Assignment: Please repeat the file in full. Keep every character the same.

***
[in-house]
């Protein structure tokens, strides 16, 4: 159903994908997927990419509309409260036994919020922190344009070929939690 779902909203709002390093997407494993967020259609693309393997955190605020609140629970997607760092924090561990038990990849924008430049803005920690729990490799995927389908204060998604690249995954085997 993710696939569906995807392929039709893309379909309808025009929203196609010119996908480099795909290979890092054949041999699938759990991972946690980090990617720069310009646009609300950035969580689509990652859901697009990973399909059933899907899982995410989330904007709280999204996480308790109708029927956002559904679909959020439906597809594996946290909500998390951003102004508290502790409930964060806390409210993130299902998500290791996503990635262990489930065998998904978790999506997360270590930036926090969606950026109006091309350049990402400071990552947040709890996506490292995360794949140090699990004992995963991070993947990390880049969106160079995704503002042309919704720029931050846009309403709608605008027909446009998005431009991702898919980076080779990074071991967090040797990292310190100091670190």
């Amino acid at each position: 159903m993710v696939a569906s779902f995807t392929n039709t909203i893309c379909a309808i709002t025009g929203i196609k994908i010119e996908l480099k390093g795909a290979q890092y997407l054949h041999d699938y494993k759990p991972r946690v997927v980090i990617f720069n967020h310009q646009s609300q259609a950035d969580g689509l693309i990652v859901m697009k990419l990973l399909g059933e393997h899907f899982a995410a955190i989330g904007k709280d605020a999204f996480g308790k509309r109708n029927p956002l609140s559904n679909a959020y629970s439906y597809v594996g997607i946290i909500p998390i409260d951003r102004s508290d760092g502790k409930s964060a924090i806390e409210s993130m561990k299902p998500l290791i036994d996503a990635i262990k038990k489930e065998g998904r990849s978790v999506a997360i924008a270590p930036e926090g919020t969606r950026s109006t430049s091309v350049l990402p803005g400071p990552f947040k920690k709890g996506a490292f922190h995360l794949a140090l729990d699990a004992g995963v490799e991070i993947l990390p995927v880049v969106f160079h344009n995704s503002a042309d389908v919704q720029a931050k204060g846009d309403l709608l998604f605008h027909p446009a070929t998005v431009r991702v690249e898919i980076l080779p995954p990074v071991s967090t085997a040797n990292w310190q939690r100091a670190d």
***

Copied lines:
[in-house]
């Protein structure tokens, strides 16, 4: 159903994908997927990419509309409260036994919020922190344009070929939690 779902909203709002390093997407494993967020259609693309393997955190605020609140629970997607760092924090561990038990990849924008430049803005920690729990490799995927389908204060998604690249995954085997 993710696939569906995807392929039709893309379909309808025009929203196609010119996908480099795909290979890092054949041999699938759990991972946690980090990617720069310009646009609300950035969580689509990652859901697009990973399909059933899907899982995410989330904007709280999204996480308790109708029927956002559904679909959020439906597809594996946290909500998390951003102004508290502790409930964060806390409210993130299902998500290791996503990635262990489930065998998904978790999506997360270590930036926090969606950026109006091309350049990402400071990552947040709890996506490292995360794949140090699990004992995963991070993947990390880049969106160079995704503002042309919704720029931050846009309403709608605008027909446009998005431009991702898919980076080779990074071991967090040797990292310190100091670190």
């Amino acid at each position: 159903m993710v696939a569906s779902f995807t392929n039709t909203i893309c379909a309808i709002t025009g929203i196609k994908i010119e996908l480099k390093g795909a290979q890092y997407l054949h041999d699938y494993k759990p991972r946690v997927v980090i990617f720069n967020h310009q646009s609300q259609a950035d969580g689509l693309i990652v859901m697009k990419l990973l399909g059933e393997h899907f899982a995410a955190i989330g904007k709280d605020a999204f996480g308790k509309r109708n029927p956002l609140s559904n679909a959020y629970s439906y597809v594996g997607i946290i909500p998390i409260d951003r102004s508290d760092g502790k409930s964060a924090i806390e409210s993130m561990k299902p998500l290791i036994d996503a990635i262990k038990k489930e065998g998904r990849s978790v999506a997360i924008a270590p930036e926090g919020t969606r950026s109006t430049s091309v350049l990402p803005g400071p990552f947040k920690k709890g996506a490292f922190h995360l794949a140090l729990d699990a004992g995963v490799e991070i993947l990390p995927v880049v969106f160079h344009n995704s503002a042309d389908v919704q720029a931050k204060g846009d309403l709608l998604f605008h027909p446009a070929t998005v431009r991702v690249e898919i980076l080779p995954p990074v071991s967090t085997a040797n990292w310190q939690r100091a670190d």